The Delta Reform Act requires any State or local agency proposing to carry out, approve, or fund a plan, program, or project that meets the criteria of a covered action must submit a written certification of consistency to the Council with detailed findings as to whether the covered action is consistent with the Delta Plan. That determination must be reasonable, made in good faith, and consistent with the Delta Reform Act and relevant provisions of the Delta Plan.
If an agency determines that a proposed plan, program, or project is not a covered action, that determination is not subject to Council regulatory review, but is subject to judicial review as to whether it was reasonable, made in good faith, and is consistent with the Delta Reform Act and relevant provisions of the Delta Plan.
Appealing a consistency determination
Any person – be it a Council member, an agency, or a member of the public – who believes a covered action is inconsistent with the Delta Plan and will impact the achievement of one or both of the coequal goals may appeal a certification of consistency to the Council within 30 days after the submission of the certification of consistency.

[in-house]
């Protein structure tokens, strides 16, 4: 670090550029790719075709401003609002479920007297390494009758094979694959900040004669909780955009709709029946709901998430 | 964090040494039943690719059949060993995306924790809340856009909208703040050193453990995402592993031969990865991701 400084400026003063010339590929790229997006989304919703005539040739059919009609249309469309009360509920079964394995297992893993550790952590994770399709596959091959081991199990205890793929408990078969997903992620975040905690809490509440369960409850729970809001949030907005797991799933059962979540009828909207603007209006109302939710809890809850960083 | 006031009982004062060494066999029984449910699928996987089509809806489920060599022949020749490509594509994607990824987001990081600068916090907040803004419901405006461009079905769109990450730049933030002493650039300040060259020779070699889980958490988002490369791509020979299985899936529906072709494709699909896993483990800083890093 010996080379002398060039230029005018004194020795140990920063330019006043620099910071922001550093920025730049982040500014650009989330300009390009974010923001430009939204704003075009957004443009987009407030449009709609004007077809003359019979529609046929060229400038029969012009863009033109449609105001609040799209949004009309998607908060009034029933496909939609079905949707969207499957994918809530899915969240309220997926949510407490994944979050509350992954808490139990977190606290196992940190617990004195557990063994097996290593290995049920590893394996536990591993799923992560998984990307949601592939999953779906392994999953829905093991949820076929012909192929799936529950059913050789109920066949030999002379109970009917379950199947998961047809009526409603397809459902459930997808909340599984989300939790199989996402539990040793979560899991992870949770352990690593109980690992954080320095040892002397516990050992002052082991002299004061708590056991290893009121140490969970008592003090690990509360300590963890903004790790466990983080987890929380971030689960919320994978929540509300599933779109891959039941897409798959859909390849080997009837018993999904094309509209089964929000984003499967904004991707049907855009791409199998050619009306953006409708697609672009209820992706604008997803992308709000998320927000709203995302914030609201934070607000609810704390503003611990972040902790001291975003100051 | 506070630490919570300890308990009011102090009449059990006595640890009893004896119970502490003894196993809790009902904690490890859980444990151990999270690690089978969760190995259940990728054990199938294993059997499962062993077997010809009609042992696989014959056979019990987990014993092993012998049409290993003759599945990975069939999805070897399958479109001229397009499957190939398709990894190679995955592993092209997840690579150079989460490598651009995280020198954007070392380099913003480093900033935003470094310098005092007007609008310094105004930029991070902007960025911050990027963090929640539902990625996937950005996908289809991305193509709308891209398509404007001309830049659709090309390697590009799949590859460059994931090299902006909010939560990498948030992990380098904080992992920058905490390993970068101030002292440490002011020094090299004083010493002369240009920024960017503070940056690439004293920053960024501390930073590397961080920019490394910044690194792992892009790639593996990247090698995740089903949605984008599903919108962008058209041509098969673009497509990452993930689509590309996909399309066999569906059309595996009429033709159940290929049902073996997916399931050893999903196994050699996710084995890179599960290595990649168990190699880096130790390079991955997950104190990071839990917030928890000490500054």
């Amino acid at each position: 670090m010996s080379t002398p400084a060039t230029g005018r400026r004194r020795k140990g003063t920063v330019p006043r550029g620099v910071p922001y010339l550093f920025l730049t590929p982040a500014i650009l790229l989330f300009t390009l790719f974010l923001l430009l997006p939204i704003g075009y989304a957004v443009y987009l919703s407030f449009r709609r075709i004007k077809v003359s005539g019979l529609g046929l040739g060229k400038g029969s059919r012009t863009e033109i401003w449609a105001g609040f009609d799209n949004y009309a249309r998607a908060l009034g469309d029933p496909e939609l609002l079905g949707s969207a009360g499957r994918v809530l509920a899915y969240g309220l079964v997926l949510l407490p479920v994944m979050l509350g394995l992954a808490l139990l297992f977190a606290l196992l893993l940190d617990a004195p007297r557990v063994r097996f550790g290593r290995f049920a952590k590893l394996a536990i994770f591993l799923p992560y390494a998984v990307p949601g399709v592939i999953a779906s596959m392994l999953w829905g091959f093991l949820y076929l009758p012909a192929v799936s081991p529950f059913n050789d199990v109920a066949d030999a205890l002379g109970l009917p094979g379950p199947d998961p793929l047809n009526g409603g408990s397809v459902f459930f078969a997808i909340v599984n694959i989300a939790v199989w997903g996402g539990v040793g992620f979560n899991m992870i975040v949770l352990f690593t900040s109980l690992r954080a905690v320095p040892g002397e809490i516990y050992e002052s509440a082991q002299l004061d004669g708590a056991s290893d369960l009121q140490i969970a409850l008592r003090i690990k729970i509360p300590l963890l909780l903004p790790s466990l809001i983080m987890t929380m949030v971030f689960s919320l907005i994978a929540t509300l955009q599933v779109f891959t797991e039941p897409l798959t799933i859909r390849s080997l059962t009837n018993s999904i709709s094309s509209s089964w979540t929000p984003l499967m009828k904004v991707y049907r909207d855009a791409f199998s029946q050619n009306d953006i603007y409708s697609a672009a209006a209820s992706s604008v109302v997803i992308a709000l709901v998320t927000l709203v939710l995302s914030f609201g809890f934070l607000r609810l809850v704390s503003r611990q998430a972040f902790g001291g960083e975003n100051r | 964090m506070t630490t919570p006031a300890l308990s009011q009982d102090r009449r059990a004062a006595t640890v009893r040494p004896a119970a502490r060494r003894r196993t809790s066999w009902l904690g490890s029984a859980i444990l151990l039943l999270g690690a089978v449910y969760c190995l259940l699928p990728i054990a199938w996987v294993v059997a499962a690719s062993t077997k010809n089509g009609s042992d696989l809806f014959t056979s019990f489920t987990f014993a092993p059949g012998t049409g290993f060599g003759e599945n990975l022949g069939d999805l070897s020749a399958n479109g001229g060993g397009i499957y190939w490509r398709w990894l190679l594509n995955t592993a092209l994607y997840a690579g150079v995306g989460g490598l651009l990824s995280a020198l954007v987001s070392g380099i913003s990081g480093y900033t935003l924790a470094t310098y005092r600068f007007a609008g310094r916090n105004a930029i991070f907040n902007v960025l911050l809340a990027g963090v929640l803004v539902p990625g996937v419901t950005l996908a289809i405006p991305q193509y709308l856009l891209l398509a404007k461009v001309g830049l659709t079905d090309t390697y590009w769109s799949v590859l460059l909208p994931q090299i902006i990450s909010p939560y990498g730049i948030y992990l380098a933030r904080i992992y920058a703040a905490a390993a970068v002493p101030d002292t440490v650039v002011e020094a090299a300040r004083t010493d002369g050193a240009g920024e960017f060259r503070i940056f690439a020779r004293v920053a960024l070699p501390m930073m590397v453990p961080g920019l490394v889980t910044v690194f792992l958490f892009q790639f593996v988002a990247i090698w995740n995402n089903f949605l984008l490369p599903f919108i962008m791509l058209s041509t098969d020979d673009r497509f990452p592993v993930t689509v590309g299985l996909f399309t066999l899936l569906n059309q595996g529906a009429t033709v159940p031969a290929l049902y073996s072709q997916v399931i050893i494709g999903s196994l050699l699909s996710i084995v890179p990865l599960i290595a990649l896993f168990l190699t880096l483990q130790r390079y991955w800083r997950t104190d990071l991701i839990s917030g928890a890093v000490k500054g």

If a consistency determination is appealed, the appeal paperwork must clearly state the basis for the claim that the covered action is inconsistent with the Delta Plan. The Council or its executive officer may request further information. The Council will issue a preliminary determination and schedule a public hearing. The appellant, the state or local agency, the Delta Protection Commission, or any other person may testify before the council regarding an appeal, either orally or in writing.
The council shall make its decision on the appeal within 60 days of hearing the appeal, and shall make specific written findings defining the covered action under review and either denying the appeal or remanding the matter to the state or local public agency for reconsideration of the covered action based on the finding that the certification of consistency is not supported by substantial evidence in the record.
If there are no appeals, the state or local public agency may proceed to implement the covered action.
Updating and amending the Delta Plan
The Delta Reform Act requires that the Delta Plan be reviewed and updated at least every five years; however, the Delta Plan anticipated that the Plan would need to be reviewed and updated more frequently, and thus outlined a process for amending in response to changing circumstances and conditions in the Delta. Since its adoption in 2013, the Delta Plan has been amended at least four times, including amendments adopting new and refined performance measures in 2016 and further refining them in 2018; an amendment to exempt single-year transfers as a covered action; an amendment to address conveyance, storage, and operations; and an amendment to adopt the Delta Levees Investment Strategy. An amendment to Chapter 4 of the Delta Plan (Protect, Restore, and Enhance the Delta Ecosystem) is currently under consideration by the Council, to address a fundamental shift in how conservation is being planned and implemented in the Delta.